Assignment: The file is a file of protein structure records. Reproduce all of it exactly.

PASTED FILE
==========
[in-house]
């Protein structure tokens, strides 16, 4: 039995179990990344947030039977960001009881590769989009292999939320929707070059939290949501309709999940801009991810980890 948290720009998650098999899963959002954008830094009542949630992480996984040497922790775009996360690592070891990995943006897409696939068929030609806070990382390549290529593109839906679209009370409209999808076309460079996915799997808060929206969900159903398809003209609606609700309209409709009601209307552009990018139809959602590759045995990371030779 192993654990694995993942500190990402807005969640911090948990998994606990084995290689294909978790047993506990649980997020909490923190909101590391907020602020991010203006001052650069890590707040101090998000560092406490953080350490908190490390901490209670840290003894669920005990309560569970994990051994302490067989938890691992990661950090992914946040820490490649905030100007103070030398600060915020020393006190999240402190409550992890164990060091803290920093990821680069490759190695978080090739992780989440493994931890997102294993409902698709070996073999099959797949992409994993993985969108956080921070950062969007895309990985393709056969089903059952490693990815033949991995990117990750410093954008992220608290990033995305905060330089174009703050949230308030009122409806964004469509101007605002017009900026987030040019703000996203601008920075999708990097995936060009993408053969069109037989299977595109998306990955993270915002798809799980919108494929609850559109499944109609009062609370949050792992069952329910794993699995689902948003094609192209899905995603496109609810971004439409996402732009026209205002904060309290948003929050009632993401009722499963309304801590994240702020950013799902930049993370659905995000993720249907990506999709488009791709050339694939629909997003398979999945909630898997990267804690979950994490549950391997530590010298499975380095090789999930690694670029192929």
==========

[in-house]
């Protein structure tokens, strides 16, 4: 039995179990990344947030039977960001009881590769989009292999939320929707070059939290949501309709999940801009991810980890 948290720009998650098999899963959002954008830094009542949630992480996984040497922790775009996360690592070891990995943006897409696939068929030609806070990382390549290529593109839906679209009370409209999808076309460079996915799997808060929206969900159903398809003209609606609700309209409709009601209307552009990018139809959602590759045995990371030779 192993654990694995993942500190990402807005969640911090948990998994606990084995290689294909978790047993506990649980997020909490923190909101590391907020602020991010203006001052650069890590707040101090998000560092406490953080350490908190490390901490209670840290003894669920005990309560569970994990051994302490067989938890691992990661950090992914946040820490490649905030100007103070030398600060915020020393006190999240402190409550992890164990060091803290920093990821680069490759190695978080090739992780989440493994931890997102294993409902698709070996073999099959797949992409994993993985969108956080921070950062969007895309990985393709056969089903059952490693990815033949991995990117990750410093954008992220608290990033995305905060330089174009703050949230308030009122409806964004469509101007605002017009900026987030040019703000996203601008920075999708990097995936060009993408053969069109037989299977595109998306990955993270915002798809799980919108494929609850559109499944109609009062609370949050792992069952329910794993699995689902948003094609192209899905995603496109609810971004439409996402732009026209205002904060309290948003929050009632993401009722499963309304801590994240702020950013799902930049993370659905995000993720249907990506999709488009791709050339694939629909997003398979999945909630898997990267804690979950994490549950391997530590010298499975380095090789999930690694670029192929």